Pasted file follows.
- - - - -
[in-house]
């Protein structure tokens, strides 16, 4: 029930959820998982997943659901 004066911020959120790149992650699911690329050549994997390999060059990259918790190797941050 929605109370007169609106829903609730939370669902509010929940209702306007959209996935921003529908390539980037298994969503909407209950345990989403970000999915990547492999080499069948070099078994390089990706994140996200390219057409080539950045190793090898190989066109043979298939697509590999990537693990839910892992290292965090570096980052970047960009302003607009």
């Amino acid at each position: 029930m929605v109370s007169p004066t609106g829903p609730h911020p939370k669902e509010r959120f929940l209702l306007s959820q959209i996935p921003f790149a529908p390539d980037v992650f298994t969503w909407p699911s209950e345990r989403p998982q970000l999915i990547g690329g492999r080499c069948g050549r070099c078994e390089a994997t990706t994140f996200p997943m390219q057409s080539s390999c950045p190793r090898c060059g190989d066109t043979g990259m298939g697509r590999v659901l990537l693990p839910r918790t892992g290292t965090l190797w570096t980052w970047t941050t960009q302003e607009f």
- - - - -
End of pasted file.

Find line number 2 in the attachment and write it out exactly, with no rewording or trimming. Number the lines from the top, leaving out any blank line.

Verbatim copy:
């Protein structure tokens, strides 16, 4: 029930959820998982997943659901 004066911020959120790149992650699911690329050549994997390999060059990259918790190797941050 929605109370007169609106829903609730939370669902509010929940209702306007959209996935921003529908390539980037298994969503909407209950345990989403970000999915990547492999080499069948070099078994390089990706994140996200390219057409080539950045190793090898190989066109043979298939697509590999990537693990839910892992290292965090570096980052970047960009302003607009």